Not far from the Sacré-Couer is the cobblestone square of Place du Tertre. This is a popular tourist spot in Paris. While you visit here, get your portrait drawn or painted by one of the artists for the perfect souvenir. To soak in the atmosphere of the square, drop in at one of the restaurants, cafés or shops. Browse the art on the street and pick something for your personal collection. If art is not your scene, listen to one of the musicians playing at the square.
This magnificent opera house is home to the Paris Ballet and seats an audience of almost 2,000. The opera house is named after its architect Charles Garnier and adorned in velvet and gold. Each night opera singers and ballet dances grace the stage to give a brilliant performance. Check out the impressive 8-ton crystal chandelier. Visit the Library Museum where there is a permanent exhibition of drawings, paintings and photographs. Walk over the grand staircase of white marble and get a view from the rotundas where the Paris elite watched performances. The 154 metre grand foyer will take your breath away. The ceiling is covered in an 1874 fresco which displays the history of music and there are two massive fireplaces. A night at the Palais Garnier is well worth it. Come see your favourite opera or ballet recital.
Palais Royal Gardens
One of Paris’ ‘hidden’ attractions has to be the Palais Royal Gardens. The centre of the garden stands a water fountain. The beautifully manicured gardens are dotted with flowerbeds, statues and fountains. For something to eat or drink, there are cafés nearby. The garden is the perfect spot to relax after touring Paris.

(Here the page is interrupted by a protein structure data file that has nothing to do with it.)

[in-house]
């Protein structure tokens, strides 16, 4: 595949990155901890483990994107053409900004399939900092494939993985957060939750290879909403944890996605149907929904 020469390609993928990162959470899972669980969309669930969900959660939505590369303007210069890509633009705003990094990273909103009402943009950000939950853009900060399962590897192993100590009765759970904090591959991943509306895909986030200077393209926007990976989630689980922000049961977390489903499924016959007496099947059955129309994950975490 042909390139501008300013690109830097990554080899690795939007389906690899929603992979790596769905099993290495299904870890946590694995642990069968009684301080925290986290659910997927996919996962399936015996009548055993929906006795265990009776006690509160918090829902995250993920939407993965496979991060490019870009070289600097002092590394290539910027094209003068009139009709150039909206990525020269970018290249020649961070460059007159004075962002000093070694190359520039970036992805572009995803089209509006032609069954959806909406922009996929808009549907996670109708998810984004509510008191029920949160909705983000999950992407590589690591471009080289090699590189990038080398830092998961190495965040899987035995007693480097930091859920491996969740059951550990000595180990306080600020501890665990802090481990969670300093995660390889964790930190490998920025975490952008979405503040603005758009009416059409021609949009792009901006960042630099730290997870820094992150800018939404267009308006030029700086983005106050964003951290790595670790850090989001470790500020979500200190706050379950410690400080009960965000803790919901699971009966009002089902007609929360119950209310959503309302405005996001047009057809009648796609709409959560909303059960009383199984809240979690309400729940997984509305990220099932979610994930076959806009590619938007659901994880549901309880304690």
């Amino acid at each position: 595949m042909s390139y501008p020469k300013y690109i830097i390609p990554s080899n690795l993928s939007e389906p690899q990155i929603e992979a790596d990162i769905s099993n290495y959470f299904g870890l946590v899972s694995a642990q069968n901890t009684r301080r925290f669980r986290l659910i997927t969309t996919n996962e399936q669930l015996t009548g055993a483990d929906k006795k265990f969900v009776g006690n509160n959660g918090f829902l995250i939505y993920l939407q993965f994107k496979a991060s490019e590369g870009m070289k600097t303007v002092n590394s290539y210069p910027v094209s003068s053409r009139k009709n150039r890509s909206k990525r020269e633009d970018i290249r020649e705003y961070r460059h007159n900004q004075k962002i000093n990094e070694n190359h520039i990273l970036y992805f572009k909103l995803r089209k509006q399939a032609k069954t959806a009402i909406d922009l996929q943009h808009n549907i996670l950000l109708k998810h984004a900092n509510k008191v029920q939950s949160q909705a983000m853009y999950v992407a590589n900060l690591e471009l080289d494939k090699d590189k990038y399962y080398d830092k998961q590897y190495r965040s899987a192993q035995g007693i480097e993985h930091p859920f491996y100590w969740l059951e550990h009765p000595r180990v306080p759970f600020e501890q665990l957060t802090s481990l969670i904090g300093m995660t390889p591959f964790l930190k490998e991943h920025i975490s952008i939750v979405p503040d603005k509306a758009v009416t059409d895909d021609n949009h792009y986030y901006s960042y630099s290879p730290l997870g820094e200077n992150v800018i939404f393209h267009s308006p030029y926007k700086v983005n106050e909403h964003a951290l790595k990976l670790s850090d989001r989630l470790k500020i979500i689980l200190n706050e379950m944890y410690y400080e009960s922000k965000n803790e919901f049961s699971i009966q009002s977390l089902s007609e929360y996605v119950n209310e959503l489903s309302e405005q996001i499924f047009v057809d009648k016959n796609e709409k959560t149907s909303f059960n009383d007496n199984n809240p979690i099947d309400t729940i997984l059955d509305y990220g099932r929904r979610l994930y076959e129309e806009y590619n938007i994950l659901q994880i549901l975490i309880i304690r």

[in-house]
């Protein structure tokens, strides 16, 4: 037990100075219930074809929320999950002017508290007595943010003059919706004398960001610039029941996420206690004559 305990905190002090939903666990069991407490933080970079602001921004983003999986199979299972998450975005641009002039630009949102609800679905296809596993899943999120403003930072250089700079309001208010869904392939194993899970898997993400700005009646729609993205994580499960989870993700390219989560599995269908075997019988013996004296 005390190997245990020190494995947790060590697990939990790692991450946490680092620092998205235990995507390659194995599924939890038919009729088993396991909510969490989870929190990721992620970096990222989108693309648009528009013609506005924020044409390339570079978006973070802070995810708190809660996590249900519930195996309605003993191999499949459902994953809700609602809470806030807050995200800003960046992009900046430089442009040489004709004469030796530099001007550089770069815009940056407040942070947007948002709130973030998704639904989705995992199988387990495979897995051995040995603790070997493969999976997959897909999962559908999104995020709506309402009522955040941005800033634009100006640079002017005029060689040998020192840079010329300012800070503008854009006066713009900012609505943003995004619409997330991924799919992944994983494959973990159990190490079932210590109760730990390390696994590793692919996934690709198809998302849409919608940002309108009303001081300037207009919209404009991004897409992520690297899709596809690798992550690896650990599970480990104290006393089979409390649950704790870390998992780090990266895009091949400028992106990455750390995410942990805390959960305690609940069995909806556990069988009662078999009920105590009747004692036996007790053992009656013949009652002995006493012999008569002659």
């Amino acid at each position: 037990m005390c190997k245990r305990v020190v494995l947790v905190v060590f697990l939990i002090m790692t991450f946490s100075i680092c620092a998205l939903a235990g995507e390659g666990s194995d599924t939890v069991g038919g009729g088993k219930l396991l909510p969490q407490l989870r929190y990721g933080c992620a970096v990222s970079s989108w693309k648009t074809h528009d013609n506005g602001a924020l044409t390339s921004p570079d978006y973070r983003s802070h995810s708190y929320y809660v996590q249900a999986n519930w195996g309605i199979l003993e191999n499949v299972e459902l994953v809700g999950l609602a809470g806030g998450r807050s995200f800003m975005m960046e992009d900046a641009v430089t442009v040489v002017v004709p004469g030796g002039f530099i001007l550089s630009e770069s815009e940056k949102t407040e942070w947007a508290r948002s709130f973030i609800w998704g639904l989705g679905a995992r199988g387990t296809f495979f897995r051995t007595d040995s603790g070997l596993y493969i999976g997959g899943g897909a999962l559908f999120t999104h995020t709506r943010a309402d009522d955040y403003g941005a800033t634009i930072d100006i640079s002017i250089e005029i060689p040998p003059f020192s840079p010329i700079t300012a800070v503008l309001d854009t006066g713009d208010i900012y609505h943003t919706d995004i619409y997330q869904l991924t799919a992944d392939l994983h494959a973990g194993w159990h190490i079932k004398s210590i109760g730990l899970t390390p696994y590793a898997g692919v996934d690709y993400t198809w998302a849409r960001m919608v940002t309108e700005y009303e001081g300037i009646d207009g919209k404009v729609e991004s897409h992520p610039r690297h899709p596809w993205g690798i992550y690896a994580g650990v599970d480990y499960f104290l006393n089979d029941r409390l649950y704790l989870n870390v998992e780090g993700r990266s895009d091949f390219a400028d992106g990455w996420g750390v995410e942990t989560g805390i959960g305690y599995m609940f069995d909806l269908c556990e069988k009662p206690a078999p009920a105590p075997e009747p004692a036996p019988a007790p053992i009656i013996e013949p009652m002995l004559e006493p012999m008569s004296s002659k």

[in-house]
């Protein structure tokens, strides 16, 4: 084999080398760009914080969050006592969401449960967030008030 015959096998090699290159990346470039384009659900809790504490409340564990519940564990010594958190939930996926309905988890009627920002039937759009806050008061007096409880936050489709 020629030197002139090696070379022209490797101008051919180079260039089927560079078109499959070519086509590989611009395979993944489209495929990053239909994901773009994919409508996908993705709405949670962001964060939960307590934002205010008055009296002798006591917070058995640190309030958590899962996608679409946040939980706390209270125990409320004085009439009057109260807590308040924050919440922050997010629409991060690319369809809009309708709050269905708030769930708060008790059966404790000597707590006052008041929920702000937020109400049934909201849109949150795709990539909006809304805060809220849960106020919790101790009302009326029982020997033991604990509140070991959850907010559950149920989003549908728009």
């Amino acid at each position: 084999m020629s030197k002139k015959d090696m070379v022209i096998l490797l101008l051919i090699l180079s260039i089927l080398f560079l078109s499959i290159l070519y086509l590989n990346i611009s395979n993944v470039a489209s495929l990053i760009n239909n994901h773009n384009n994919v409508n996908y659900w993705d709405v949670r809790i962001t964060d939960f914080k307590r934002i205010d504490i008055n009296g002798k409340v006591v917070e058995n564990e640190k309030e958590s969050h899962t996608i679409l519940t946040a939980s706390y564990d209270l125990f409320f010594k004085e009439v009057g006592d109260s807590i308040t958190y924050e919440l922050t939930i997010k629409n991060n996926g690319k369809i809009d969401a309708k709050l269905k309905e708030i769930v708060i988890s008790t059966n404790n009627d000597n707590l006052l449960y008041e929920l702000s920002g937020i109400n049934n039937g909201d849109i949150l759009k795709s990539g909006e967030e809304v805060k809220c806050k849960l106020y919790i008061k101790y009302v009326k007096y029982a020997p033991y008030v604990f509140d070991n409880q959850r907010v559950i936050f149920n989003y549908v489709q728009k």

Shop in The Marais
A famous shopping neighbourhood, this is where you will come to fill your wardrobe with items from an array of fashion shops. It’s also a great place to take a stroll and people watch.
The Latin Quarter is one of the oldest areas in Paris with a bite of a Bohemian feel to it. A popular place for students, the Latin Quarter is also home to an array of eateries, cobblestone alleyways and winding streets. If you are in the mood, see a theatre show.
Take a class
What better way to experience a city than through the eyes of the locals. Take a language, writing, photography or cooking class for something different. You will be taking some French expertise home with you.
Getting around Paris
The metro system in Paris is one of the oldest in the world and great to use while you are in Paris. You can purchase just a 1-day ticket or a ticket that is valid for up to 5 days. If you are planning to stay for a while, there is a monthly ticket to purchase. The RER Train is short line that travels outside the city with stops in central Paris. You can use the RER Train to reach Orly Airport. The bus system is great to get to know the city. Another way to get around Paris is catching the Batobus which is a boat service with 9 stops close to Paris’ popular districts and monuments. For a quicker way to get home after a day’s sightseeing, there are taxi stands throughout the city.
*For more Paris attractions, see the blog posts on France.
Originally posted 2016-05-02 19:03:58.